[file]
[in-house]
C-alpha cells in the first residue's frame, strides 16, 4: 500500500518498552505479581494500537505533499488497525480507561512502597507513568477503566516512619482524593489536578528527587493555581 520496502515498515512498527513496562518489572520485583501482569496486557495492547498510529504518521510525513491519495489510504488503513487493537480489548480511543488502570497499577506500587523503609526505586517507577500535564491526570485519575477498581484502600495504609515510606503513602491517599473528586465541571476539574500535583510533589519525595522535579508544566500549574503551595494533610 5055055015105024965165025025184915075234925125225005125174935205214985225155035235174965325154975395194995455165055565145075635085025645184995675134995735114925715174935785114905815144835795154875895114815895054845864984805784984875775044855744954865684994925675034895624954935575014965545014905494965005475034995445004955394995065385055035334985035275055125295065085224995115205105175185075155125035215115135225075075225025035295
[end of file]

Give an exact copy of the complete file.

[in-house]
C-alpha cells in the first residue's frame, strides 16, 4: 500500500518498552505479581494500537505533499488497525480507561512502597507513568477503566516512619482524593489536578528527587493555581 520496502515498515512498527513496562518489572520485583501482569496486557495492547498510529504518521510525513491519495489510504488503513487493537480489548480511543488502570497499577506500587523503609526505586517507577500535564491526570485519575477498581484502600495504609515510606503513602491517599473528586465541571476539574500535583510533589519525595522535579508544566500549574503551595494533610 5055055015105024965165025025184915075234925125225005125174935205214985225155035235174965325154975395194995455165055565145075635085025645184995675134995735114925715174935785114905815144835795154875895114815895054845864984805784984875775044855744954865684994925675034895624954935575014965545014905494965005475034995445004955394995065385055035334985035275055125295065085224995115205105175185075155125035215115135225075075225025035295